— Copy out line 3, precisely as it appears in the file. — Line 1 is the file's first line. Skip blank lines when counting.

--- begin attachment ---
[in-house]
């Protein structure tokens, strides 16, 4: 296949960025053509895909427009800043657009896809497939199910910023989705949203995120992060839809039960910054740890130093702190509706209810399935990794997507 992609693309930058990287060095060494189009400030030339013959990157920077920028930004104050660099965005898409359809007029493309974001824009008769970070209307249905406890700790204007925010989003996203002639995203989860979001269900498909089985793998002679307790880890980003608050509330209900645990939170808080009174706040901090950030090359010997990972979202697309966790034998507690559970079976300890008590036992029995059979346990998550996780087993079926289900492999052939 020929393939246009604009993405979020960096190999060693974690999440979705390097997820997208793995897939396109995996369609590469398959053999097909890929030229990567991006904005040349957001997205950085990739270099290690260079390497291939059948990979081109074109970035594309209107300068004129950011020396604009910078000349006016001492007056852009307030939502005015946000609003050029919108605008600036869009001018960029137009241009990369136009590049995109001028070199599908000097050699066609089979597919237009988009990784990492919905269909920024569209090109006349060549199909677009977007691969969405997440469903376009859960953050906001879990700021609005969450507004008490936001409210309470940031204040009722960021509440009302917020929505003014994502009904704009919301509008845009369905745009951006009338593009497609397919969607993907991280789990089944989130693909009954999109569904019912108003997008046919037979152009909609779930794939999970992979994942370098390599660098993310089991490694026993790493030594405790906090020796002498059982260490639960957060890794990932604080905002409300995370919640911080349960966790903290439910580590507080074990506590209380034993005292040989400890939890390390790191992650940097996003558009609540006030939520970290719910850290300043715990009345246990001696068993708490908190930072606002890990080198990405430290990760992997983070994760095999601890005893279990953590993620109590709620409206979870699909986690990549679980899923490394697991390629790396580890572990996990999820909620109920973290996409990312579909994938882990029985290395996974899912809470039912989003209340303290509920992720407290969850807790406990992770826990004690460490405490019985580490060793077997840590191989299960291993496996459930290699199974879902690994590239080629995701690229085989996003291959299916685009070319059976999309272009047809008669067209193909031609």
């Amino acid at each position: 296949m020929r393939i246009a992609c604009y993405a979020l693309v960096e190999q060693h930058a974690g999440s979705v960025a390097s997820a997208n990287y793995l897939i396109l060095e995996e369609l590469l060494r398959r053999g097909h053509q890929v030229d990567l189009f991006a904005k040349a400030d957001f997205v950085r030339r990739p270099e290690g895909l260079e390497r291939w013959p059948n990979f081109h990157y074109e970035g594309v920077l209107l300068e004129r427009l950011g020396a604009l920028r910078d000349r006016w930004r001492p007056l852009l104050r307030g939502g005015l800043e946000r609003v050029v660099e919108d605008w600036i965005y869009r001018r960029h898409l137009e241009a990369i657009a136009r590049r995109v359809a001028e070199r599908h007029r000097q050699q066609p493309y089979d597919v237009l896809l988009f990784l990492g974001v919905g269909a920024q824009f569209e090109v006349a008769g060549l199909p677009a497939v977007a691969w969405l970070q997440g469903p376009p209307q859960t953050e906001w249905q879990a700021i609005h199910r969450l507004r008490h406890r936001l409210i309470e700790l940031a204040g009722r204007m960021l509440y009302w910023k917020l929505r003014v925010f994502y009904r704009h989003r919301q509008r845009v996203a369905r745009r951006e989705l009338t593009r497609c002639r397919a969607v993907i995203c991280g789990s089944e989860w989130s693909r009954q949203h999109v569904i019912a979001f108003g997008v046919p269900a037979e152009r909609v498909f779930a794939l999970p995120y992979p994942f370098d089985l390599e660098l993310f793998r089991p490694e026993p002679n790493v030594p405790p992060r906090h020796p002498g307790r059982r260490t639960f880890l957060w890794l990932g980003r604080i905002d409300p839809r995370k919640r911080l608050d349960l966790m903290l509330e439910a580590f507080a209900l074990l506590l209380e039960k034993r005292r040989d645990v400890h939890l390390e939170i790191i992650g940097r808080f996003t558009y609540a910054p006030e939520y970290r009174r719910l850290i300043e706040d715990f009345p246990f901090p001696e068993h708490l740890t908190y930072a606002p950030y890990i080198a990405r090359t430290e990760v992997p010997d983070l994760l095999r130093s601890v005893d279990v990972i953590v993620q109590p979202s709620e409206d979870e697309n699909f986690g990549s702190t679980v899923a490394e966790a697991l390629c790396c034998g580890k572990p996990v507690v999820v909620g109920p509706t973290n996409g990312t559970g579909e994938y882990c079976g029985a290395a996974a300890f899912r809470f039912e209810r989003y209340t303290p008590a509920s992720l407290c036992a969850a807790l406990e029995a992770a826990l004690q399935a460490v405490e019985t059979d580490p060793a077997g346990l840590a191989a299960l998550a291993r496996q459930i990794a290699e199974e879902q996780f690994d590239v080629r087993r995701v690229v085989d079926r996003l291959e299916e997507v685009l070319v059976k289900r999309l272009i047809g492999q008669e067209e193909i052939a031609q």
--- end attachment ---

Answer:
């Amino acid at each position: 296949m020929r393939i246009a992609c604009y993405a979020l693309v960096e190999q060693h930058a974690g999440s979705v960025a390097s997820a997208n990287y793995l897939i396109l060095e995996e369609l590469l060494r398959r053999g097909h053509q890929v030229d990567l189009f991006a904005k040349a400030d957001f997205v950085r030339r990739p270099e290690g895909l260079e390497r291939w013959p059948n990979f081109h990157y074109e970035g594309v920077l209107l300068e004129r427009l950011g020396a604009l920028r910078d000349r006016w930004r001492p007056l852009l104050r307030g939502g005015l800043e946000r609003v050029v660099e919108d605008w600036i965005y869009r001018r960029h898409l137009e241009a990369i657009a136009r590049r995109v359809a001028e070199r599908h007029r000097q050699q066609p493309y089979d597919v237009l896809l988009f990784l990492g974001v919905g269909a920024q824009f569209e090109v006349a008769g060549l199909p677009a497939v977007a691969w969405l970070q997440g469903p376009p209307q859960t953050e906001w249905q879990a700021i609005h199910r969450l507004r008490h406890r936001l409210i309470e700790l940031a204040g009722r204007m960021l509440y009302w910023k917020l929505r003014v925010f994502y009904r704009h989003r919301q509008r845009v996203a369905r745009r951006e989705l009338t593009r497609c002639r397919a969607v993907i995203c991280g789990s089944e989860w989130s693909r009954q949203h999109v569904i019912a979001f108003g997008v046919p269900a037979e152009r909609v498909f779930a794939l999970p995120y992979p994942f370098d089985l390599e660098l993310f793998r089991p490694e026993p002679n790493v030594p405790p992060r906090h020796p002498g307790r059982r260490t639960f880890l957060w890794l990932g980003r604080i905002d409300p839809r995370k919640r911080l608050d349960l966790m903290l509330e439910a580590f507080a209900l074990l506590l209380e039960k034993r005292r040989d645990v400890h939890l390390e939170i790191i992650g940097r808080f996003t558009y609540a910054p006030e939520y970290r009174r719910l850290i300043e706040d715990f009345p246990f901090p001696e068993h708490l740890t908190y930072a606002p950030y890990i080198a990405r090359t430290e990760v992997p010997d983070l994760l095999r130093s601890v005893d279990v990972i953590v993620q109590p979202s709620e409206d979870e697309n699909f986690g990549s702190t679980v899923a490394e966790a697991l390629c790396c034998g580890k572990p996990v507690v999820v909620g109920p509706t973290n996409g990312t559970g579909e994938y882990c079976g029985a290395a996974a300890f899912r809470f039912e209810r989003y209340t303290p008590a509920s992720l407290c036992a969850a807790l406990e029995a992770a826990l004690q399935a460490v405490e019985t059979d580490p060793a077997g346990l840590a191989a299960l998550a291993r496996q459930i990794a290699e199974e879902q996780f690994d590239v080629r087993r995701v690229v085989d079926r996003l291959e299916e997507v685009l070319v059976k289900r999309l272009i047809g492999q008669e067209e193909i052939a031609q």